Lucie Rejchrtová is a pianist and keyboard player from Prague. Classically trained and influenced by her minister-father's love of jazz and gospel music, she enjoys playing different styles including jazz, blues, rock, ambient/electronic and her own compositions. She has gigged and recorded with a number of Czech and UK bands and musicians, e.g. Joe Carnation Band and The Crazy World of Arthur Brown.close
Midwest-native composer Marga Richter grew up in Wisconsin and Minnesota prior to moving to New York, where she earned her bachelor's and master's degrees in composition from The Juilliard School. Her compositional output consists of over 150 works encompassing virtually every genre of classical music. Her orchestral music has been played by more than 50 orchestras including the Atlanta and Milwaukee Symphonies and the Minnesota Orchestra, and recorded by the London Philharmonic Orchestra, the Polish Radio National Symphony Orchestra, the Seattle Symphony Orchestra, and the Czech Radio Symphony Orchestra.
Richter's music seeks to represent musically the visual and emotional. Says the composer, "Composing is my response to a constant desire to transform my perceptions and emotions into music. Everything that touches me, everything I become aware of as beautiful, or mysterious, or painful, or joyful, or unknowable becomes an immediate or eventual source of inspiration. Music is the way I speak to the silence of the universe."
Holly Roadfeldt is a versatile performer whose concerts regularly mix newly composed music with established masterpieces. Equally adept at both languages, Roadfeldt’s mission is to inspire and advocate for piano music of the highest caliber. Her most recent project celebrates the piano prelude. The goal for this endeavor is to commission new preludes to be performed alongside works from the standard repertoire. As part of her Preludes Project, new preludes were premiered by Roadfeldt at Oklahoma State University, Wichita State University; the Peabody Institute; University of Nebraska-Kearney; Mars Hill University; Western Carolina University; Carson-Newman University; the College of Southern Maryland; Westminster College; the University at Albany; and Manchester University.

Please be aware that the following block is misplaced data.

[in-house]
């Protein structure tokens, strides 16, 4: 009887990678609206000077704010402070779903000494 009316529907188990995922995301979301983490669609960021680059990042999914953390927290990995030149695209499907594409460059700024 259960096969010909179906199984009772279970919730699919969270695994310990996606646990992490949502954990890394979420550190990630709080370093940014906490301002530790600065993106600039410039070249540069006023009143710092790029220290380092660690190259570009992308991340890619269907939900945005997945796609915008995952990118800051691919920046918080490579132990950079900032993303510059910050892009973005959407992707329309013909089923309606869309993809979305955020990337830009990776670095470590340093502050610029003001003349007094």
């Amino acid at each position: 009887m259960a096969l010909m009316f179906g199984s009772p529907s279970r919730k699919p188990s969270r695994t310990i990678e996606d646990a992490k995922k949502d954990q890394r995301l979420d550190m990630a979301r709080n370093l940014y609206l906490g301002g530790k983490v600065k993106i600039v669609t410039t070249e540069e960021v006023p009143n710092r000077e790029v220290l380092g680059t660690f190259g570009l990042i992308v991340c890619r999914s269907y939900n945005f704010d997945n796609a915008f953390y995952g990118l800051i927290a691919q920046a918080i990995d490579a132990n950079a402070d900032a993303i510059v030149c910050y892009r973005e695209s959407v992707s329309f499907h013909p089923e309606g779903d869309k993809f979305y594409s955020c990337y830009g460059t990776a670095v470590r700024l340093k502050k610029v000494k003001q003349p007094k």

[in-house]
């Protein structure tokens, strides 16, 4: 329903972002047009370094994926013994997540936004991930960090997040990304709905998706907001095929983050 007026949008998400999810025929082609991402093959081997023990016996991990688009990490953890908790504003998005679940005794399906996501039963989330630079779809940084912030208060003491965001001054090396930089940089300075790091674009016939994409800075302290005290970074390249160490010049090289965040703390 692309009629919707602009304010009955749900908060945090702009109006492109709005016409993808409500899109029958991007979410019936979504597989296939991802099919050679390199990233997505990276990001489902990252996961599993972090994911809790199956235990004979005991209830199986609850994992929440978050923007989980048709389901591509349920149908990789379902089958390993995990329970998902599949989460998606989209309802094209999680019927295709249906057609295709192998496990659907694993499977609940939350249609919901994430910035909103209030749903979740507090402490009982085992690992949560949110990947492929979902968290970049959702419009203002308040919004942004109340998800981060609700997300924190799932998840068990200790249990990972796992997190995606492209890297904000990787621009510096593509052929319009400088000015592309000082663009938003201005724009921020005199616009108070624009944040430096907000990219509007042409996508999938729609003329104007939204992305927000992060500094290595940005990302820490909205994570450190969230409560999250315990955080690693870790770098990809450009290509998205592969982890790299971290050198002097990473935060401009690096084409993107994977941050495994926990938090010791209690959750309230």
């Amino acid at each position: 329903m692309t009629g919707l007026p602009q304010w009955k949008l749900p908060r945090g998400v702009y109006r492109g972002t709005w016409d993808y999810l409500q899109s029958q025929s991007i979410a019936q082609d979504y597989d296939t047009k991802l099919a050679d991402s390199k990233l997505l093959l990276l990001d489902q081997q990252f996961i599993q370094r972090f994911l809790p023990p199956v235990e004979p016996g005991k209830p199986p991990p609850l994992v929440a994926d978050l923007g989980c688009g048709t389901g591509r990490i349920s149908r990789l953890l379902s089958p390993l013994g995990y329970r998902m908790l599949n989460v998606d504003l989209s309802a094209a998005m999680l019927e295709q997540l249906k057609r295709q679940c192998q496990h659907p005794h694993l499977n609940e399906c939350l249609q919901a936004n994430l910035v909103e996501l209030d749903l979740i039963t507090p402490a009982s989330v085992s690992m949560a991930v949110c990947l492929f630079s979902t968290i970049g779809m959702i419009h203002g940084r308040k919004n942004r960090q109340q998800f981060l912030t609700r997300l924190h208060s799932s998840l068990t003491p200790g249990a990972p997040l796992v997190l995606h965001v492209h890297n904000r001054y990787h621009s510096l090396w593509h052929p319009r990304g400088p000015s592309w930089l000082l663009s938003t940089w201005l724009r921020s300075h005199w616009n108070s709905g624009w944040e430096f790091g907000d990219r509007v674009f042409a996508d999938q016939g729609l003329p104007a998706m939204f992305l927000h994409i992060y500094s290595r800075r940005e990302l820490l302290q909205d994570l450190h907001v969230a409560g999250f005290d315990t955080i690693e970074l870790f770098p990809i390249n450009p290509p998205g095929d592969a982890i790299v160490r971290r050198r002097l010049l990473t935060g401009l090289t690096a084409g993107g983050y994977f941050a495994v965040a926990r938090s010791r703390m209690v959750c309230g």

As a dedicated performer of contemporary music, Holly has premiered nearly 100 solo and chamber works. She has been delighted to premiere multiple works by Kirk O’Riordan, Kala Pierson, Kristin Kuster, Michelle McQuade Dewhirst, Anthony Donofrio, Alan Theisen, Stephen Dankner, Daniel Perttu, Aleksander Sternfeld-Dunn, and Ryan Keebaugh.
Holly has performed as a chamber musician with members of the Metropolitan Opera Orchestra, the New York Philharmonic, the Chicago Symphony Orchestra, the Montreal Symphony, the Rochester Philharmonic, the Colorado Orchestra, and the Utah Symphony as well as with concert artists Alexa Still, Bonita Boyd, and Marcia Baldwin. She is also co-founder of the contemporary piano duo, duoARtia, which was formed with Jeri-Mae Astolfi in 2012.
Holly currently has a private studio in New York City and serves as master piano faculty at The Music School of Delaware. Previously, she taught at the University of Delaware, Lafayette College, Susquehanna University, Gettysburg College, the University of Colorado-Boulder, and Indiana University.
Holly received performance degrees from the Eastman School of Music (B.M.), Indiana University (M.M.) and the University of Colorado in Boulder (D.M.A.).
Walter Ross (b. 1936), whose works have been performed in over 40 countries, is perhaps best known for his compositions featuring brass and woodwinds. Raised in Nebraska, he became a professional orchestral French horn player by the age of seventeen and went on to gain more performance experience in college as member of the University of Nebraska symphonic band, as a string bass player in a polka band, and as a flute player with a baroque ensemble. Currently he plays bass in the Blue Ridge Chamber Orchestra in Charlottesville VA.